The world cup points system is a sliding scale based on placement (points for 1st – 10th: 100, 80, 70, 60, 50, 45, 40, 36, 32, 28). Yesterday, Fredricks was 3rd (70 points) in the 500m with a time of 34.45. Mo was 6th (45 points) with a time of 34.51. So, a difference of 6 hundredths of a second over 500m closed the gap by 25 points. With a big race today, Tucker Fredricks could very easily move into the overall world cup lead. Or, because of how close the top several skaters are (both in time and in world cup points) a tiny misstep by Fredricks could bump him out of the top three.
Exciting, huh? In addition to Fredricks and Mo watch: Joji Kato (JPN), Jan Smeekens (NED), Pekka Koskela (FIN), and Keiichiro Nagashima (JPN)
Heather Richardson v. the World (but mostly Christine Nesbitt)
If you look at the world cup points for this season, the US’s Heather Richardson doesn’t look like a big contender for the world sprint title next week, but if you look at her progress over this season, and particularly her last few races, it looks like she has a great shot to stand on the podium. In fact, she might just be the only person in the world who has a shot at challenging Canada’s Christine Nesbitt.
In all honesty, Nesbitt is by far and away the top pick for next weekend’s world sprint title. Nesbitt is undefeated in the 1000m this season, and she is winning by a huge margin over the other women. If you remember the way the overall title sprint title is determined (above), you have to beat another skater by twice as much time in the 1000m to make up a difference in the 500m. Nesbitt is not the best 500m skater in the world (she’s ranked 10th in world cup standings) but she is usually a half second or more faster than everyone in the 1000m.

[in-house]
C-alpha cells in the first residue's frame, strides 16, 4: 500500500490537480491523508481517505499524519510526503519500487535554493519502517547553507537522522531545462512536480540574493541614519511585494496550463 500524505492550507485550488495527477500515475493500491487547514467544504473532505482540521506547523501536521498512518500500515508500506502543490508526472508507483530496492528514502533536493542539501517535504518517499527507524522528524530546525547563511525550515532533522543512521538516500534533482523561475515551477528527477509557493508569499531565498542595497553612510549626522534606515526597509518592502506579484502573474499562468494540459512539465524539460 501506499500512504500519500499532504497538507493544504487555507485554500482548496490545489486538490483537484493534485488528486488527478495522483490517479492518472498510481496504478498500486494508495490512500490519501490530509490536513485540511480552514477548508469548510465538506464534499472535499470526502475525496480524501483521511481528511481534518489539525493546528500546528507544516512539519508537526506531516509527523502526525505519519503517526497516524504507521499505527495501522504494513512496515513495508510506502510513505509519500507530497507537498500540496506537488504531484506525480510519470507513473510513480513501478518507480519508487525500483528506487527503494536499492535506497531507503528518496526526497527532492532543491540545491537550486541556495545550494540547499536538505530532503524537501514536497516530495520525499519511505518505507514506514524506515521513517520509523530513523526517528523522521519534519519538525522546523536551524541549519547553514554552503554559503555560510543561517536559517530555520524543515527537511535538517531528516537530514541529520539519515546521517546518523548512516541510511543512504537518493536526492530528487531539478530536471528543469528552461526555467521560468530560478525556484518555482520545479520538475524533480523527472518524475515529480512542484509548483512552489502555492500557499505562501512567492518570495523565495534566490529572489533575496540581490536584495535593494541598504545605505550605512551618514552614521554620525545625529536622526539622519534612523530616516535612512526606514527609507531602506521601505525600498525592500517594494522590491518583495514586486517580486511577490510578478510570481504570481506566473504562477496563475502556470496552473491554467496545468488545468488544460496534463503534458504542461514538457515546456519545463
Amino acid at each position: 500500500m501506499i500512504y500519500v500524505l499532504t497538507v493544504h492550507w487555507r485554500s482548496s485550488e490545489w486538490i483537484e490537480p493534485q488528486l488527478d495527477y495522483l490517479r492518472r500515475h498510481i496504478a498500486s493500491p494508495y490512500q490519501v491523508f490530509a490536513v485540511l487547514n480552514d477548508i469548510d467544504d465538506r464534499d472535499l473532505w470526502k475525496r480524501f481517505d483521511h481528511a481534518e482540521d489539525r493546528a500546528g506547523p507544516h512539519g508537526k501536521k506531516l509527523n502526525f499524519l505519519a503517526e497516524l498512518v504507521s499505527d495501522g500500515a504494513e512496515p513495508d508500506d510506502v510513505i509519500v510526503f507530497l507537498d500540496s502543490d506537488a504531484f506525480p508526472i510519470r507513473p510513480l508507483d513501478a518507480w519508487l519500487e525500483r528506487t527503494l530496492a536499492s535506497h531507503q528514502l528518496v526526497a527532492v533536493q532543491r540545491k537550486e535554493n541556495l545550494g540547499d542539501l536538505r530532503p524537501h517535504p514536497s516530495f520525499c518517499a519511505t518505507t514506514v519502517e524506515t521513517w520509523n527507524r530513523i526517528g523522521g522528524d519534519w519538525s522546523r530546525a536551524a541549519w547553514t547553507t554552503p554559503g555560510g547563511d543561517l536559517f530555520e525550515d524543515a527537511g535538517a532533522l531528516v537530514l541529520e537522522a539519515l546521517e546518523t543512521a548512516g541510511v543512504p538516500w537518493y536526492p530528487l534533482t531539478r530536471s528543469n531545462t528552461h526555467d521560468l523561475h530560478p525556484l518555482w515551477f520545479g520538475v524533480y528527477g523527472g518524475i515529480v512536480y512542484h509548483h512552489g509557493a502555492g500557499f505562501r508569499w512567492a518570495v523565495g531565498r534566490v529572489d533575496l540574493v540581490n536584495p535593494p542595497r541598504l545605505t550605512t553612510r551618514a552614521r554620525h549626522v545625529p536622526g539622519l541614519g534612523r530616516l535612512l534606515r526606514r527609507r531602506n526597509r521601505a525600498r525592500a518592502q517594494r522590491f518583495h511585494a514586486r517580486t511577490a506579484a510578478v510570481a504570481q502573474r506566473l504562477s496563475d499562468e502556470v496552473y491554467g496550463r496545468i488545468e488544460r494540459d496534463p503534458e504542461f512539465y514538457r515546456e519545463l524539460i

The best 500m women are, for the most part, not even in the top ten best in 1000m. In plain english: Nesbitt is way better(er) in the 1000m than she is worse(er) in the 500m.
Wait, that wasn’t clear.
Nesbitt beats the world by way more in the 1000m than the world beats her in the 500m? Yeah, that’s right. Man, writing is hard.
However, Heather could have a shot, but it is a long one. Heather Richardson is very close in the 500m to Nesbitt and has beaten her several times in that distance. Yesterday Heather had something of a breakthrough race and was 2nd in the 1000m behind Nesbitt – BUT Heather was a full 6 tenths of a second behind. However, as we’ve mentioned before, Heather had knee surgery just a few months ago and is still getting better every single week.
For today watch: The overall times in both races; also: Sang-Hwa Lee (KOR) in the 500m, Margot Boer (NED), Annette Gerritsen (NED), Jenny Wolf (GER) in the 500m, Ireen Wust (NED) in the 1000m.
Men’s Sprint Overall: I don’t have a clue
There are several guys who are really fast in the 500m, Kato, Fredricks, Smeekens, Nagashima; who aren’t even close in the 1000m; and several guys who are amazing in the 1000m, Shani Davis, Denny Morrison, who aren’t even close in the 500m. Until yesterday, Shani Davis, had really struggled this year. Yesterday however, he won the 1000m in a time that puts him closer to winning an overall title – but it’s far from a sure thing, as he is usually trying to make up a 7-8 tenths of a second loss in the 500m.
There are a few guys, in particular Stefan Groothuis from the Netherlands, and Pekka Koskola from Finland, who are consistenly in the mid 34′s in the 500m and mid-to-low 1:07′s in the 1000m. I’d have to say that these two are really the best picks for winning the overall world title next weekend.
Who to watch today: Really, the top ten guys in both races. Then, pull out a calculator and see who has the best combined time over this weekend’s four races.